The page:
A small Phoenix auto design, development and manufacturing company with big partners and customers — think Siemens, IBM, Airbus, and GE — has introduced what could arguably be called the first commercial self-driving vehicle. It was done, moreover, in just three months from concept to product, using 3-D printing technology.
Jon B. Rogers, CEO and Cofounder of Local Motors, introduced Olli, a 12-passenger jitney-like autonomous EV on June 16, which he noted was a significant date in automotive history — June 16, 1903 was the date of incorporation of Ford Motor Company.
Initially, Olli will be employed in a small area of a shopping mall — the principal feature of the 300-acre multi-user National Harbor area, just south of Washington, D.C. on the Maryland side of the Potomac.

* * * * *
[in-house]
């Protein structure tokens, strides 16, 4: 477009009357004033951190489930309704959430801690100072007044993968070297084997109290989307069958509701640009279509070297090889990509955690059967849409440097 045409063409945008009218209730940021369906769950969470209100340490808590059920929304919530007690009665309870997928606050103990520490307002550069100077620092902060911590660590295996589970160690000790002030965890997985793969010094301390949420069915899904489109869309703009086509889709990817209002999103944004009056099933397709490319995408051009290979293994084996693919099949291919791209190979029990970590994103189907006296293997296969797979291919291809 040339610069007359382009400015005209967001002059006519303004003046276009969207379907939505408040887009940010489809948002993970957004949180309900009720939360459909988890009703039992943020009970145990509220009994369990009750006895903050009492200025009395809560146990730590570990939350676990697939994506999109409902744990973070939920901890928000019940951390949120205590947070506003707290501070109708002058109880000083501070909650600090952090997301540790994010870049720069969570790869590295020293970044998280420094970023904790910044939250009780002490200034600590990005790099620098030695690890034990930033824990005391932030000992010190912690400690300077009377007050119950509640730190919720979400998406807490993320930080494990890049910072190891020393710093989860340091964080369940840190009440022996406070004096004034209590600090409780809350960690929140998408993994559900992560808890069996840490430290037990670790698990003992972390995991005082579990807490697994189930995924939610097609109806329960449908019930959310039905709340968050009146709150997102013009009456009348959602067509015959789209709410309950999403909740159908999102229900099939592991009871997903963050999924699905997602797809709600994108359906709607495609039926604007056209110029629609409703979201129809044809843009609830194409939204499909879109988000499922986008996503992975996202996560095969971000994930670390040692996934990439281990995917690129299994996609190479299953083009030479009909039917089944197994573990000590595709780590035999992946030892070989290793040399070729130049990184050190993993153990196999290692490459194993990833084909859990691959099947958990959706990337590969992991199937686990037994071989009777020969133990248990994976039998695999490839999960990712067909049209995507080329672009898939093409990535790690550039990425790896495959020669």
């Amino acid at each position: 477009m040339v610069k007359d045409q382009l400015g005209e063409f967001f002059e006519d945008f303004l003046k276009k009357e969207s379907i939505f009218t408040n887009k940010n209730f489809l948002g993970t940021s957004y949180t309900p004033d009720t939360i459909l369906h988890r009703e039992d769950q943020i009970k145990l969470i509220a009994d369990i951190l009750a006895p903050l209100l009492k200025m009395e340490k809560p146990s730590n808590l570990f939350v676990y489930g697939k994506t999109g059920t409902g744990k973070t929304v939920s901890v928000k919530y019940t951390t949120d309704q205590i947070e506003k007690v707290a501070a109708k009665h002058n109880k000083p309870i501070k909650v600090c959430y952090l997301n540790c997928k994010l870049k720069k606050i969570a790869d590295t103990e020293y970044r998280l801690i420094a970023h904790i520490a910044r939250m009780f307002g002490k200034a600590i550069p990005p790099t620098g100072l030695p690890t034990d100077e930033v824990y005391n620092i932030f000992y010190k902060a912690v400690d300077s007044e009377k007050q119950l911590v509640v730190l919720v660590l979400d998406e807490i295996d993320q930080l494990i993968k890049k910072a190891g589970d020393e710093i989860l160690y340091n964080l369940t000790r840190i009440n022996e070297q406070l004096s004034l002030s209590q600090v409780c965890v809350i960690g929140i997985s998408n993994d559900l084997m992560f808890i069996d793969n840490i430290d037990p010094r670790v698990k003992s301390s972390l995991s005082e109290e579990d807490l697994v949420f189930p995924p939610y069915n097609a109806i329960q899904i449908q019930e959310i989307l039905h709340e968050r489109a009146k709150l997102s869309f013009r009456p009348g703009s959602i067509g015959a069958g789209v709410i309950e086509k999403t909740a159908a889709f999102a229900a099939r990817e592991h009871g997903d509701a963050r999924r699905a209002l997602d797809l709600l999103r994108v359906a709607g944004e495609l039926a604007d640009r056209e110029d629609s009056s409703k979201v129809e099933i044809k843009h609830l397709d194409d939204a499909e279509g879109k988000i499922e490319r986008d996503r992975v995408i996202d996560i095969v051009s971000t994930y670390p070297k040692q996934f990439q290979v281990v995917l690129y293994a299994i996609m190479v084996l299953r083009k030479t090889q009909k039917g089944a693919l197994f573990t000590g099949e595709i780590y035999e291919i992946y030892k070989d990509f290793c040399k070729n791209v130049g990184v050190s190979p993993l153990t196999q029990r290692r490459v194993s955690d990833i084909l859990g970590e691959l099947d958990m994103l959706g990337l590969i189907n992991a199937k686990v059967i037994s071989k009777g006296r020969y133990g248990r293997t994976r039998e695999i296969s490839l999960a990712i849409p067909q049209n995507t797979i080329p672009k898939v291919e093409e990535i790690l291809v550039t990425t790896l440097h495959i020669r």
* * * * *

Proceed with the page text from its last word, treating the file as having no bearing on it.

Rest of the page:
The goal is to have 30 vehicles in operation by year-end, in Miami, Las Vegas, and Copenhagen. Canberra and Berlin are also said to be interested. Rogers envisions micro-manufacturing facilities spread around the world.
Olli can carry up to 12 passengers with a 30-mile ranges. Speed wasn’t mentioned, but Olli seems destined for low-speed shuttle-like operations in urban areas, and on campuses and malls.
Watson’s cognitive computing platform functions as an “inquiry response system,” that is similar to, but more powerful, than Siri or Google Voice. Passengers can “converse” with Watson on their trip, including questions about destinations, and how and why the system makes its decisions.